In my own 3.5 level experience I seem to win more w/ a consistant player. When I know all the groundies are going back over the net it lets me, at the net, focus on a good opportunity to end the point. We have a couple guys on the team that can hit big impressive winners, but make too many UE. One guy in particular, quick and athletic, has a big serve, when it goes in, and big forehand, but man, I just can't win with him! Other guys that aren't as flashy and don't even cover the court as well, I win with consistently. I'm a runner though, so I can cover that aspect.

But it could be the consistent players on my team are simply better all around players. They aren't as flashy, but are still good, consistent and smart. They don't hit puffballs, they just don't blaze either, so maybe its not a fair comparison to Cindy's situaion. Somehow, playing with them it seems like I play a better game as well...more of a rhythm maybe?...idk.

Hope you have a good season. With our group we mix and match depending on who is available that week. As captain last year I would occaisionally get requests for pairings, but the captain makes the final call.

Tennisman912
01-08-2010, 11:11 AM
Raiden,

You seem especially convinced that 70% isn’t hard enough the majority of the time and feel it is hard to up the power from there if you only learn to not hit hard. You are entitled to your opinion as much as the rest of us (even if I disagree and that is ok) and if we haven’t convinced you by now, we aren’t going to. I will take one more shot at convincing you. But I have a theory about why I think you feel this way and it is based on your pretty unique experience. Let me know if this is a factor as I believe it is. If memory serves, last season you received a double bump up from 3.0 to 4.0. That is a very large bump regarding pace, consistency, spin and so on, especially against the top of their level 4.0s. Even you admitted earlier in this thread that you have limited experience and with your very unique experience (and very rare and very impressive at the same time) makes sense to me why you feel that way. While the double bump is a great accomplishment and something to be proud of, it may not necessarily be best for your game’s long term development. Let me explain.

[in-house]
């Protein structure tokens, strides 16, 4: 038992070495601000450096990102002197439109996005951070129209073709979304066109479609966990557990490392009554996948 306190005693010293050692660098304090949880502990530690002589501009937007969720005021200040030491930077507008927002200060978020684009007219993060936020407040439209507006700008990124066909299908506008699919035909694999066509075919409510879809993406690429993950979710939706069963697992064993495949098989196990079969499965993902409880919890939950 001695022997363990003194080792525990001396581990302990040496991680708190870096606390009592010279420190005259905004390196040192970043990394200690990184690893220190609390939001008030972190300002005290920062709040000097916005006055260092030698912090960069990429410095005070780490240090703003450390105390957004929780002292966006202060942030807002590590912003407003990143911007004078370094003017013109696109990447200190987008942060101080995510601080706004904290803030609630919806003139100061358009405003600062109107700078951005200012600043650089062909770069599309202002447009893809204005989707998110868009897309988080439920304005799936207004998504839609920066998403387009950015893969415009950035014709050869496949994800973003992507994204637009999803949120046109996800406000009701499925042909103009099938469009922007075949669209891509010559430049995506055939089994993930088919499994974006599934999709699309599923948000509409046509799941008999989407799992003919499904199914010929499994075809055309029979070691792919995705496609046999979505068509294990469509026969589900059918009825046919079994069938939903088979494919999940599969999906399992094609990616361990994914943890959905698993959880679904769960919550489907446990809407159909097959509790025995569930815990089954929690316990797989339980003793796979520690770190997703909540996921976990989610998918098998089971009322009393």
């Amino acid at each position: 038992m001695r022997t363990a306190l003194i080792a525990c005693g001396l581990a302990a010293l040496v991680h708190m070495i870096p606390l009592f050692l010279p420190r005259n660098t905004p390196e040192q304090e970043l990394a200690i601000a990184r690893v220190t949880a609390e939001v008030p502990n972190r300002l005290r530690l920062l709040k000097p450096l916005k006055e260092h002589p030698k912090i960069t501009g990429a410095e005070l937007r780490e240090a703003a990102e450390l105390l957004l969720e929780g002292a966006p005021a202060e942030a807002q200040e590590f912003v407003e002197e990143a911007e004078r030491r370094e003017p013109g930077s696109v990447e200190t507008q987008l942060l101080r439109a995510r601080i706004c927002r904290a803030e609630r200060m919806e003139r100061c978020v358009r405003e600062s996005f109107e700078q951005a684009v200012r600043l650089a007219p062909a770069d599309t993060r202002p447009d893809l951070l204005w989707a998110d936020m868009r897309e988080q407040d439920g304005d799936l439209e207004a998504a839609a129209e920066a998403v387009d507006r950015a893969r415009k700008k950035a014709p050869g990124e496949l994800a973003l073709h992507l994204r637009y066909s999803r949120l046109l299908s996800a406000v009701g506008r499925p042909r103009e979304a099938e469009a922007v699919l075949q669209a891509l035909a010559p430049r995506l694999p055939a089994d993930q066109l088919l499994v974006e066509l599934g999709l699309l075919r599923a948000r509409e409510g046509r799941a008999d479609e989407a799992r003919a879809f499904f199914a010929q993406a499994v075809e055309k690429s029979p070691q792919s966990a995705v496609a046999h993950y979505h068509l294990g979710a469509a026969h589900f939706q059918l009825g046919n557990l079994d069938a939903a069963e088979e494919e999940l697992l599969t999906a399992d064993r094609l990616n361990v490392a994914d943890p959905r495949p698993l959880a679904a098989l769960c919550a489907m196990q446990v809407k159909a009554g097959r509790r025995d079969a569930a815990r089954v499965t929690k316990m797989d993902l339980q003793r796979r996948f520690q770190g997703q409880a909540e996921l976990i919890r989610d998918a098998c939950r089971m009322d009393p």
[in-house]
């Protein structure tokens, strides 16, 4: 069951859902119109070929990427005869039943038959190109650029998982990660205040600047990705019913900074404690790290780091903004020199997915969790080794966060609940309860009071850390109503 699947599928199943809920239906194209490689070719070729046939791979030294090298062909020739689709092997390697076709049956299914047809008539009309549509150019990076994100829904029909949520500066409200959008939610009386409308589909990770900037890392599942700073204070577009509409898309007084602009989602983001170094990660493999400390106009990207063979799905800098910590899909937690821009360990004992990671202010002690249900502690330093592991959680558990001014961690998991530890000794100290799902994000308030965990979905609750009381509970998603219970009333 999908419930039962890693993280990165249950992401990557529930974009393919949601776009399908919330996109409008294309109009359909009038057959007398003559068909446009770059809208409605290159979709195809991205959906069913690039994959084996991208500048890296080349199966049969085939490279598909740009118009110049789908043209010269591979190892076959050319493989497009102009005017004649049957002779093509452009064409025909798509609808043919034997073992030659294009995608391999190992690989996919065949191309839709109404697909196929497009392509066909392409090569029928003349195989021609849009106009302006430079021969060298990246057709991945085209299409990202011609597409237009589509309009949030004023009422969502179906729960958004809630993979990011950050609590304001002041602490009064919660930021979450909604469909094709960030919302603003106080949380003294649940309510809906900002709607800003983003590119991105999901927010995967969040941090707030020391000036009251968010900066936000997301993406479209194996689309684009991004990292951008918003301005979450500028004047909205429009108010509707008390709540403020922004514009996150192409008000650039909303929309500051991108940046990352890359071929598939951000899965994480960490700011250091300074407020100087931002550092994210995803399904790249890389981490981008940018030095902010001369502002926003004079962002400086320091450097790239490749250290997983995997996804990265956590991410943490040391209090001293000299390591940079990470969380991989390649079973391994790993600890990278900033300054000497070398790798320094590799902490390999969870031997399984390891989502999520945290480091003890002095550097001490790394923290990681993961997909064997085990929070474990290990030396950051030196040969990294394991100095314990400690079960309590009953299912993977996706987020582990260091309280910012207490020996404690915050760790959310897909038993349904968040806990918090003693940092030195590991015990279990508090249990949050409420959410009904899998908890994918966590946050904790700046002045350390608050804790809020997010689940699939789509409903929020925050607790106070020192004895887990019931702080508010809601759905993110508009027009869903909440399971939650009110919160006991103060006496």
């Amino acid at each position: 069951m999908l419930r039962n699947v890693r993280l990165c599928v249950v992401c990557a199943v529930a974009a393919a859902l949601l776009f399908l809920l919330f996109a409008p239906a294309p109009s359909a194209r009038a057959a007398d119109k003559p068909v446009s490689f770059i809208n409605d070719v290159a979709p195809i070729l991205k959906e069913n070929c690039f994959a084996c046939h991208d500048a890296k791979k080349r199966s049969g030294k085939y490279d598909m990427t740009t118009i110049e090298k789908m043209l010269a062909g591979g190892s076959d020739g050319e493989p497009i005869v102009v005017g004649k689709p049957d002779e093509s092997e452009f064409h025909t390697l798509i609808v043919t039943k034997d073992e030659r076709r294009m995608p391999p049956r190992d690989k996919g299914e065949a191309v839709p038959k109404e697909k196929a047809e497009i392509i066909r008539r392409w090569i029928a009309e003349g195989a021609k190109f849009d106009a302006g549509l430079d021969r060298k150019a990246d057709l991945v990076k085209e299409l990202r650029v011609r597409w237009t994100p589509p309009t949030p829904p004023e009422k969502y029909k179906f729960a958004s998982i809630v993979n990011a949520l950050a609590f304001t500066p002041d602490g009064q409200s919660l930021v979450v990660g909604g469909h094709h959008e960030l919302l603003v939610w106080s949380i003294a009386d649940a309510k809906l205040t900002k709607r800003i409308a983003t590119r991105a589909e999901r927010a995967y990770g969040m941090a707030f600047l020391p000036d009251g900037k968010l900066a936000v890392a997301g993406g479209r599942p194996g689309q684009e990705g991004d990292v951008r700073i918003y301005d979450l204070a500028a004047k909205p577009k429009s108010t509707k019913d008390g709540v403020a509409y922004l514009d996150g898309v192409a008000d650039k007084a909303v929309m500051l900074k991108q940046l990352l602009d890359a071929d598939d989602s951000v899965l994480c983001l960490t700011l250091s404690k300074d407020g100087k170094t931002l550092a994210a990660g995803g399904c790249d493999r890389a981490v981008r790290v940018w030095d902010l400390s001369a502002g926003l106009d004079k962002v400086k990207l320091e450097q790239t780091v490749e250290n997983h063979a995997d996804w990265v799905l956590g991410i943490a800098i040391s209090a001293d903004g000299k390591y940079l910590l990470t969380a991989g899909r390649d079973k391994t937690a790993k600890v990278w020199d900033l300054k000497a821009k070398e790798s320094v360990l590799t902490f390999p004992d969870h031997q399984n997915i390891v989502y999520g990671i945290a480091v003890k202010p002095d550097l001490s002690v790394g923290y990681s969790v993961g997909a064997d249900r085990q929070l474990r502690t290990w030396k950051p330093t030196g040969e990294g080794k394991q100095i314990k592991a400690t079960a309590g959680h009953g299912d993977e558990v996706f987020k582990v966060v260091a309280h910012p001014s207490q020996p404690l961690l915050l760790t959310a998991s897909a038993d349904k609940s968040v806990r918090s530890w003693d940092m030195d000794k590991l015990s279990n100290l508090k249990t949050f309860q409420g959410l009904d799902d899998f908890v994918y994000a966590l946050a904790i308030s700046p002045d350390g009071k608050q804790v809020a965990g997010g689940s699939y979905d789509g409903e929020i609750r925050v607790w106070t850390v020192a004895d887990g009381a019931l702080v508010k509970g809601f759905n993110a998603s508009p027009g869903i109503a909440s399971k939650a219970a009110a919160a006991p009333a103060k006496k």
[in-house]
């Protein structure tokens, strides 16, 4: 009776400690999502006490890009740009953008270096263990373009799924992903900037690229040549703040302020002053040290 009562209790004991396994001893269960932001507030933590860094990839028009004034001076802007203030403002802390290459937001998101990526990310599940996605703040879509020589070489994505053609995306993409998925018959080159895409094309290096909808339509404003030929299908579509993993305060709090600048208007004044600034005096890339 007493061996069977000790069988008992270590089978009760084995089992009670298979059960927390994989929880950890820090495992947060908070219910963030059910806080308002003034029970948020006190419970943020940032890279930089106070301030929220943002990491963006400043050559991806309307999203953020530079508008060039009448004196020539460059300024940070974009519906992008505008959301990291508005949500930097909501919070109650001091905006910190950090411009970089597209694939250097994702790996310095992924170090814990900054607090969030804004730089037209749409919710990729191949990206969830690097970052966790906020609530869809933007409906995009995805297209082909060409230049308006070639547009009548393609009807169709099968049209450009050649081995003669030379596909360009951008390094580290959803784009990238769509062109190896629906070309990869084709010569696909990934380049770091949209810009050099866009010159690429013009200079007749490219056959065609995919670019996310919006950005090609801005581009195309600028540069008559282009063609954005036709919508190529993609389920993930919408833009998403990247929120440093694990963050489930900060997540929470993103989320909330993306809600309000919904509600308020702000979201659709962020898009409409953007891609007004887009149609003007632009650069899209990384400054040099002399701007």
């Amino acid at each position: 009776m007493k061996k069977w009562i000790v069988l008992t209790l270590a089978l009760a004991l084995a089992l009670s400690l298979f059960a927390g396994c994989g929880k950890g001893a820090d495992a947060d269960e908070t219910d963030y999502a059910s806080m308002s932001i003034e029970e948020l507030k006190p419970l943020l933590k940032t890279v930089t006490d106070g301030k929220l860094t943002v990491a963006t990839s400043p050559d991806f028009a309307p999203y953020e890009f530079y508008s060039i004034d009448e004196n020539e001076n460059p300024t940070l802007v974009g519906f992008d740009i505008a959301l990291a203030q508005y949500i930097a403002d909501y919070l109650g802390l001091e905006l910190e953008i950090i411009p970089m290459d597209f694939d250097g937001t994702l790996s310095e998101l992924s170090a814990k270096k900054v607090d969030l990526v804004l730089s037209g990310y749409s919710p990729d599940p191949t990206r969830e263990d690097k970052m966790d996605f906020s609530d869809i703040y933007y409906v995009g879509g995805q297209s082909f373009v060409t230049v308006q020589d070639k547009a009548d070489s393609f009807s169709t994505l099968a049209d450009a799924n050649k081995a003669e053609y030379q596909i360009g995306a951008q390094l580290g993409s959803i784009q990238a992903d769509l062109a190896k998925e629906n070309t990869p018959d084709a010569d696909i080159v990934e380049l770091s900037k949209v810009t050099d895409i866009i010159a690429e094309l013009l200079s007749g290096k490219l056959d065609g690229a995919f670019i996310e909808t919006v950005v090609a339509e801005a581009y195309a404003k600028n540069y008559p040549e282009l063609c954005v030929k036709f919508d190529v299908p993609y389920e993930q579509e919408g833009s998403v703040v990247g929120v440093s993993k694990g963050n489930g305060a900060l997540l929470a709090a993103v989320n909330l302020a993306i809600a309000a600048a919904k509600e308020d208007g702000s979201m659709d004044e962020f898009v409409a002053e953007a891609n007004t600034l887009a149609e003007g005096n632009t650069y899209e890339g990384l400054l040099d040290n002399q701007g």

As a former 3.0, you obviously have some technical issues (as any 3.0 does) or you wouldn’t be playing there. But by throwing yourself “into the fire” of 4.0 play, it is inevitable that some technique gets thrown out the window to just survive the much higher pace of play, spin and general speed of play of 4.0 vs. 3.0, especially in the beginning and maybe the first whole season. Because technique is put on the back burner (unintentionally of course) to survive and to try and train you mind to speed up to the new level, your technique just can’t handle the extra pace and spin, especially in the beginning. You feel rushed and a bit behind the curve (as expected in this scenario). This combination and the fact you are in this unique situation mean you are a bit late a lot and have to swing very hard to overcome the fact you just don’t have the timing and consistency to hit the ball well without swinging very hard, because of the big jump in tennis level. So it seems pretty logical that based on your own experience, because you have to swing very hard, you think everyone else does as well. You have no other frame of reference so I believe this is why you feel this way and not because it is necessarily best, it is what you have experienced this whole season (as anyone in your situation would).